35 No. 1
On 16 August 2012, the African Academy of Sciences (AAS) and the International Organization for Chemical Sciences in Development (IOCD) signed a Memorandum of Understanding intended to foster more collaboration. In a joint statement, the presidents of the two organizations warmly welcomed the opportunity to strengthen education, research, practice, and policy-making in science and technology and to promote the application of science to tackle major challenges of the 21st century.
Based in Kenya, AAS was created in 1985 through the initiative of the Third World Academy of Sciences (later the Academy of Sciences for the Developing World). One of its primary functions is to honor African science and technology achievers in Africa. It also acts as a development-oriented mobilizer of the entire African science and technology community to facilitate the development of scientific and technological capacity for science-led development in Africa, promoting excellence and relevance in doing so. Professor Berhanu Abegaz was appointed executive director of AAS in 2011. An Ethiopian chemist, he previously worked at the University of Botswana, where he established the Network for Analytical and Bio-assay Services in Africa with assistance from IOCD.
|Jean-Marie Lehn, President of IOCD (right), and Berhanu Abegaz, Executive Director of AAS, at the signing of the MOU at a meeting in Namur on 16 August 2012.
Registered in Belgium and with an affiliate in the USA, IOCD was established in 1981 under the auspices of UNESCO, as the first international nongovernmental organization devoted to enhancing the role of the chemical sciences in development. In particular, IOCD focuses on enabling chemists in low- and middle-income countries, including those in Africa, to contribute to key science and technology areas for development (see feature). Over a number of years it has conducted work in environmental analytical chemistry, plant chemistry, biodiversity, medicinal chemistry, and chemical education. It has also supported the development of analytical chemistry capacity in low- and middle-income countries, especially in Africa. Professor Alain Krief was appointed executive director of IOCD in 2010. A Belgian chemist at the University of Namur, his interests include synthetic organic chemistry and knowledge-based computer systems for enhancing chemical education and practice.
Strong ties between IOCD and Abegaz (who is a member of IOCD’s Senior Advisory Council) led to an exploration of opportunities for collaboration when he assumed his new role in AAS. The value of combining expertise and knowledge was highlighted when IOCD was invited to provide input to a major publication being planned by the scientific publishers Wiley-VCH to mark the 2011 International Year of Chemistry. It was agreed that the input would be authored by Professor Stephen Matlin (one of IOCD’s longest serving members) and Professor Abegaz. Their contribution, “Chemistry for Development” (available for downloading at www.thechemicalelement.com), forms the opening chapter of The Chemical Element: Chemistry’s Contribution to Our Global Future edited by J. Garcia-Martinez and E. Serrano-Torregrosa and released in April 2011. The book has been extremely well received and has been given the accolade of patronage by UNESCO. Offering her personal congratulations, UNESCO Director General Irina Bokova said that the book will “contribute to the objectives of the 2011 International Year of Chemistry by promoting a better appreciation and understanding of chemistry among the public and young people.” She also noted that the “focus on the critical areas addressed by the Millennium Development Goals makes this work even more relevant to today’s society.”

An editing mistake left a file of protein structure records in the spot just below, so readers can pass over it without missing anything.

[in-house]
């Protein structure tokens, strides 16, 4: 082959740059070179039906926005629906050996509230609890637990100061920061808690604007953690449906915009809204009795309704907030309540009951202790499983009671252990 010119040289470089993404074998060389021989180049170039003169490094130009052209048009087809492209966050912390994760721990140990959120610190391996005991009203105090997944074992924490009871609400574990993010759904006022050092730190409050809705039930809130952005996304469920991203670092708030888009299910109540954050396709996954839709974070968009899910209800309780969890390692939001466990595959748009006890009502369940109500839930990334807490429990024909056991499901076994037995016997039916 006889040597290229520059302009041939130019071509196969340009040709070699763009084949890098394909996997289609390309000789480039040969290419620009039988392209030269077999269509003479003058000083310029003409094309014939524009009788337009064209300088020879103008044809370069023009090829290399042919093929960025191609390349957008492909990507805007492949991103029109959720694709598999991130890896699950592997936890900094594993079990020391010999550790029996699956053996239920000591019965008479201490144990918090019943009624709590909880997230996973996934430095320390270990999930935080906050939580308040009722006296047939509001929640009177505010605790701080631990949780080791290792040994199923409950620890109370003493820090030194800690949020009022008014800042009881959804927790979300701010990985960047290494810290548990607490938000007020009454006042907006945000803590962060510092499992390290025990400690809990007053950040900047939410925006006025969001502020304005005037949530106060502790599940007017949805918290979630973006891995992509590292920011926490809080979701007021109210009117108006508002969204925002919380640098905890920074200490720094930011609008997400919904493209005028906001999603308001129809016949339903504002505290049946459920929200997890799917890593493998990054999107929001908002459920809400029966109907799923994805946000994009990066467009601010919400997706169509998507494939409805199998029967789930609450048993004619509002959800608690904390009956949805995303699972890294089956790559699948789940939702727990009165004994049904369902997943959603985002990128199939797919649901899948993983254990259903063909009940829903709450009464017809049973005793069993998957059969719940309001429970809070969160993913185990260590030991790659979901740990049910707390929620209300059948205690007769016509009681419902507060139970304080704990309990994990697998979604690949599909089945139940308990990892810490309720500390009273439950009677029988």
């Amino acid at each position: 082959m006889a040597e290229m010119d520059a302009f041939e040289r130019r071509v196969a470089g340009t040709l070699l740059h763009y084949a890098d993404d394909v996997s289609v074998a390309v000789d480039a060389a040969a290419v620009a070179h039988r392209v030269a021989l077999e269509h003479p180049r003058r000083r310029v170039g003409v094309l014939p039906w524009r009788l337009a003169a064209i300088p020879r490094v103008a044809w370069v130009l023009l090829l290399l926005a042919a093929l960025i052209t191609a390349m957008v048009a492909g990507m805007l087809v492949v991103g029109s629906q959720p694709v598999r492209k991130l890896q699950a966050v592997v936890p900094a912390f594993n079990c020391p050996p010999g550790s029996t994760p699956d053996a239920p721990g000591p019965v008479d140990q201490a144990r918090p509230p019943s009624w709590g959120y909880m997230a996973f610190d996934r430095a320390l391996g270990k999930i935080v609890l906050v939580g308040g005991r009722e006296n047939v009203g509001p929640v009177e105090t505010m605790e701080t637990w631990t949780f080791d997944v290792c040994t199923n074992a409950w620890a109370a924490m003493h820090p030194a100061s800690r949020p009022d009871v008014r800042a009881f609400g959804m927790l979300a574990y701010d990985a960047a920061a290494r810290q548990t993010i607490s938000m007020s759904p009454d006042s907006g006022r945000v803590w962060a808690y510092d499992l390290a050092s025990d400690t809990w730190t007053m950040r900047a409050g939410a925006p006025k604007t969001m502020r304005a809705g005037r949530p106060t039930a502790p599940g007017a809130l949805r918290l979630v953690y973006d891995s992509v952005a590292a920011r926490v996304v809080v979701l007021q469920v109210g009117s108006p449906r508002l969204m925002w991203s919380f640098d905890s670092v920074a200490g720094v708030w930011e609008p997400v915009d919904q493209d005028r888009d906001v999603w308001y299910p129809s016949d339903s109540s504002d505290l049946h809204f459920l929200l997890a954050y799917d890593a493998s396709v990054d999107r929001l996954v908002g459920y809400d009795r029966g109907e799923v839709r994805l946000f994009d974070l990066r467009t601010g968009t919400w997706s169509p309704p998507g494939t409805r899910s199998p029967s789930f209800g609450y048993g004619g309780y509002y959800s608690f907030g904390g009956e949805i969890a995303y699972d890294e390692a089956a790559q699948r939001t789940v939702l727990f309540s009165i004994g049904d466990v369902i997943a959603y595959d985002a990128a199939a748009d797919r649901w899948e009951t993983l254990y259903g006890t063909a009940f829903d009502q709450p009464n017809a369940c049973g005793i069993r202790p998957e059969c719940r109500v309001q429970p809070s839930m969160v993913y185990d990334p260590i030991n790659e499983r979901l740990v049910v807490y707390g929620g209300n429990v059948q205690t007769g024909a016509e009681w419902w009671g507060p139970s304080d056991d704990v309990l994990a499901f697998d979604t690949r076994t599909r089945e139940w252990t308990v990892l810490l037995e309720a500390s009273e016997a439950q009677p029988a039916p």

AAS and IOCD will now embark on a process of strategic collaboration. This will include further joint publications in diverse media and the two organizations will also seek opportunities for collaboration in a range of events and programs. IOCD and AAS have a shared interest and common purpose in strengthening scientific and technological capacity for science-led development. IOCD’s president, Nobel Laureate Jean-Marie Lehn, said “with this formal agreement in place, we will be seeking practical ways for the two organizations to collaborate and add value to what each is doing. The aim is to reinforce the impact of our work and ensure that science and technology make their full contribution to development in Africa and elsewhere.”
last modified 3 January 2013.
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